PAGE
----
March 31, 2016
Tougher Sentences for Health & Safety Offences
It’s the biggest change to Health & Safety legislation since the 70s…
Now, serious breaches in Health & Safety legislation can lead to bigger fines and heavier prison sentences.
With magistrates having much more power to issue heavier fines or even jail sentences, employers are now likely to face much harsher penalties for these breaches.
It is vital that employers are aware of the sentencing which follows any prosecution…
What has changed?
- Magistrates have been given the power to use jail sentences in addition to the increased fines introduced a couple of years ago.
- Previously, jail sentences were given more for certain types of breaches but now employers can be sent to jail for most health & safety offence.
- With a new nine tier sentencing approach in court, employers will receive much higher fines and sentences.
- Offences which previously may have been dealt with in the lower courts will now be viewed as more serious, resulting in punishment which is fitting to the offences committed.
If a large business has shown total disregard for the safety of employees or created a very high risk of injury, it can expect a substantial fine or even a jail sentence which is befitting of the offence and proportionate to the financial means of the business.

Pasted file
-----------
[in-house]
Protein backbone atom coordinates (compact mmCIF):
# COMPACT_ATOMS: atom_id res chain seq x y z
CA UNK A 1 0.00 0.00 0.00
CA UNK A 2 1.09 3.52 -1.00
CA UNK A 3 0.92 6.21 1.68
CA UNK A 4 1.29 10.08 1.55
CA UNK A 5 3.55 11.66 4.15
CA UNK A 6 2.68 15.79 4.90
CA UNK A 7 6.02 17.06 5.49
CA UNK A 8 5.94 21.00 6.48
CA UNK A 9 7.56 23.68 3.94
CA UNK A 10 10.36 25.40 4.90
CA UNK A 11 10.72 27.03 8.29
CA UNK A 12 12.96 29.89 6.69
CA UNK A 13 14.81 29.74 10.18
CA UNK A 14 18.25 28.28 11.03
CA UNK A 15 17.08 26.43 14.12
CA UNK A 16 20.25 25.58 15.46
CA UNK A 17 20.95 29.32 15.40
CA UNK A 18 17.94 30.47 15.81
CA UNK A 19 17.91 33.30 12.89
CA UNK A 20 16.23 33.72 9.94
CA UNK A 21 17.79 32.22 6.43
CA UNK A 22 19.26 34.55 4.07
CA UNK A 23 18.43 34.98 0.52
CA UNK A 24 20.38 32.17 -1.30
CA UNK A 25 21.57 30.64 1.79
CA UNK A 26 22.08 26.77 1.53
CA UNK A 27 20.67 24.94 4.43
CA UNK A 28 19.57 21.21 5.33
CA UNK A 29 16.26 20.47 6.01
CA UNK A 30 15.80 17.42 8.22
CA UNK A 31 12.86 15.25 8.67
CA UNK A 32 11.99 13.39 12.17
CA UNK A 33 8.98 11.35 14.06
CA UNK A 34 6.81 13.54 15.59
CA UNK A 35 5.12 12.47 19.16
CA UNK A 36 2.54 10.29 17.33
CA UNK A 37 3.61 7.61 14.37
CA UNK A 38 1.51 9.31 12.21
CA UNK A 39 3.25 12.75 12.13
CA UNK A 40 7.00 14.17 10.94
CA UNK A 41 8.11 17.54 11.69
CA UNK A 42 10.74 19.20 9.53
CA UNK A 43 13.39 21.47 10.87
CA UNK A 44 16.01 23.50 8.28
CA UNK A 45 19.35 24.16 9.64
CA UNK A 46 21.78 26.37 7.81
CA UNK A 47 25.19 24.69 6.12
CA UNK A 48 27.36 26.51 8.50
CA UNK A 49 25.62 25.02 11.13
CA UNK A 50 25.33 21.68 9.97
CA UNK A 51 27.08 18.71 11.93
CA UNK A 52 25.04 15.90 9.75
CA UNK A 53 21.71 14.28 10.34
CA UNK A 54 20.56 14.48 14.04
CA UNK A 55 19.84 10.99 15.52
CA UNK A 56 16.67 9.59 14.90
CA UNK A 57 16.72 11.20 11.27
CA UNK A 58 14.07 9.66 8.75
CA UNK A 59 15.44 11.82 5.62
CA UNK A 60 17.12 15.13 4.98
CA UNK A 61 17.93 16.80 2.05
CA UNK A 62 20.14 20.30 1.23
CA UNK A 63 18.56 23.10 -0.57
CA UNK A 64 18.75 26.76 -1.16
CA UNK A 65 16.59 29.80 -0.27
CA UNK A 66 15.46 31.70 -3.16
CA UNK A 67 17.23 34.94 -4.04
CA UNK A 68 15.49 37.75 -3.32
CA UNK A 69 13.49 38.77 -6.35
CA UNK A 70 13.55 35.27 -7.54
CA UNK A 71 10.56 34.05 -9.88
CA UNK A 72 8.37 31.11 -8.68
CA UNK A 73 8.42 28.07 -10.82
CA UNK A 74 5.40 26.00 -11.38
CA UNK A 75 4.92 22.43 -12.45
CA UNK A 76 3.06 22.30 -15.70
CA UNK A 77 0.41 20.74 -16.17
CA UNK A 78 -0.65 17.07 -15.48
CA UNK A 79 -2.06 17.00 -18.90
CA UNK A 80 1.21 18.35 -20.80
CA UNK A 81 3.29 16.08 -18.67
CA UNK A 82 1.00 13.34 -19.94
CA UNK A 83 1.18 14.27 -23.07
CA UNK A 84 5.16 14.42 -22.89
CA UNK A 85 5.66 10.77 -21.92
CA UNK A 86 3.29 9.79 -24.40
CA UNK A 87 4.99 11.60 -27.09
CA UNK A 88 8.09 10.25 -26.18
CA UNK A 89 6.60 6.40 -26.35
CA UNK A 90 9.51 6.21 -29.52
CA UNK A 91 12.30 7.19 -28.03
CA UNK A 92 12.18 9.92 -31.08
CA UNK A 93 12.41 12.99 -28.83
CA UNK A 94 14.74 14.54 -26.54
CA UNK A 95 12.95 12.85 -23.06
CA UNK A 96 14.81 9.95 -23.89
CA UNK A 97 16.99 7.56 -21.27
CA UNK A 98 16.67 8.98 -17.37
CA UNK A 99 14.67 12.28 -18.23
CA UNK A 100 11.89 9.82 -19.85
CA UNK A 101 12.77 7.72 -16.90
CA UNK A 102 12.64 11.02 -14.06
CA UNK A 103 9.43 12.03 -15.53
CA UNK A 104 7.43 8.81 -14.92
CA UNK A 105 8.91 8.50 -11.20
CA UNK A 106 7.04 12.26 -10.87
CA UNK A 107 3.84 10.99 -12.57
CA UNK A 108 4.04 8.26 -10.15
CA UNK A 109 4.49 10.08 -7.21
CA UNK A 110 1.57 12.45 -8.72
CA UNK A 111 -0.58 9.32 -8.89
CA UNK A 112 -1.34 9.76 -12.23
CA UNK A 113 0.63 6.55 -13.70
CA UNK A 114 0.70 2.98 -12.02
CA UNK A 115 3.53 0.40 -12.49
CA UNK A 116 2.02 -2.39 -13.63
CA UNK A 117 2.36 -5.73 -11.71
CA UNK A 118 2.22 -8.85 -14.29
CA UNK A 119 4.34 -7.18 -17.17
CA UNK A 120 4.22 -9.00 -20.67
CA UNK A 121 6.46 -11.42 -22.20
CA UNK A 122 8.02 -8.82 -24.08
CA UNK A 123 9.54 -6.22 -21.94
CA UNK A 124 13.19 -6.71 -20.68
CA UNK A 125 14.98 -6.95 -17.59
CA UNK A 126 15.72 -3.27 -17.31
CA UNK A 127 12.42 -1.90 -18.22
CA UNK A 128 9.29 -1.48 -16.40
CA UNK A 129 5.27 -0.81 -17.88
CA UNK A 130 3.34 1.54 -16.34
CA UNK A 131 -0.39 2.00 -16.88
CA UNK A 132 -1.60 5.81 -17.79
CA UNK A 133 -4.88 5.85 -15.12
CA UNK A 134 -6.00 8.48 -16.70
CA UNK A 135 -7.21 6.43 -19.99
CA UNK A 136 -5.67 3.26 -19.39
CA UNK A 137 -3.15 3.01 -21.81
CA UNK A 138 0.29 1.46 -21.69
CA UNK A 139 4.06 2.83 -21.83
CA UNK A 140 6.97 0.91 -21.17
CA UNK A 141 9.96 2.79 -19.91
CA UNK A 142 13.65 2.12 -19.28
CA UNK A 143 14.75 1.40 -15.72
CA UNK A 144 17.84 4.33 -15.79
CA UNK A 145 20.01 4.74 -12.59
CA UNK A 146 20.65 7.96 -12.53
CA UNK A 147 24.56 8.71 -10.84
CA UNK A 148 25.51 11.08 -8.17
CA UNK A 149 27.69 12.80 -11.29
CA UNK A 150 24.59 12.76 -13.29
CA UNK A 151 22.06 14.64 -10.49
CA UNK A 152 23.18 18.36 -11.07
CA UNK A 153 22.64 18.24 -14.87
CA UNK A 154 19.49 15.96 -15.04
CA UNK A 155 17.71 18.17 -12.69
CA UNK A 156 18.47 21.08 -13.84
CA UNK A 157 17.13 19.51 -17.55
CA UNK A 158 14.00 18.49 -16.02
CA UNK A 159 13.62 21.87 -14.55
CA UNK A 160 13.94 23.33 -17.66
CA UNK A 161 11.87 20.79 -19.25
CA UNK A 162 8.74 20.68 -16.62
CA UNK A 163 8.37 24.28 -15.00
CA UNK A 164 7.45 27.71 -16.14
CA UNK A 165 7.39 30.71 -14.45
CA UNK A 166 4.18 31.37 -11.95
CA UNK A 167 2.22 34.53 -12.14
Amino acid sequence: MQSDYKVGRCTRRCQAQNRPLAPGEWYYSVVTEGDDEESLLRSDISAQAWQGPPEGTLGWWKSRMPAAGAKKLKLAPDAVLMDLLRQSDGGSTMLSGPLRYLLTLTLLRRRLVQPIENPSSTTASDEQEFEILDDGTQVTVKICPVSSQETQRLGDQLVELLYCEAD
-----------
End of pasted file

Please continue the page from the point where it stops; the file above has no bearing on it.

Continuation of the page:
We could see an increase in fines across the board and many more directors, managers and junior employees will be handed custodial sentences due to a significantly lower threshold for imprisonment.
A smaller business with a turnover of between £2 million and £10 million can expect fines of up to £450,000 where they are found to be highly culpable.
The court will set the levels of fines in line with existing guidelines which reflect the degree of seriousness of the alleged offence whilst taking into account, the financial state of the business.
It must not must not prove to be cheaper to commit the offence than it is to introduce control measures to reduce the risk.
The general message to the courts is to make the fine fit the crime. For some businesses, this could prove to be the final financial straw causing them to fold.
What can a business do to prevent these offences occurring?
Employers should be more aware of the required standards of Health & Safety Management within their business.
This will include risk assessments, HACCPs, training, machine guarding, safe systems of work and general policies and procedures for employees to work with, thus creating a safe place of work.
The sentencing guidelines are in the form of a reference table which highlights the categories the individual offences fall into.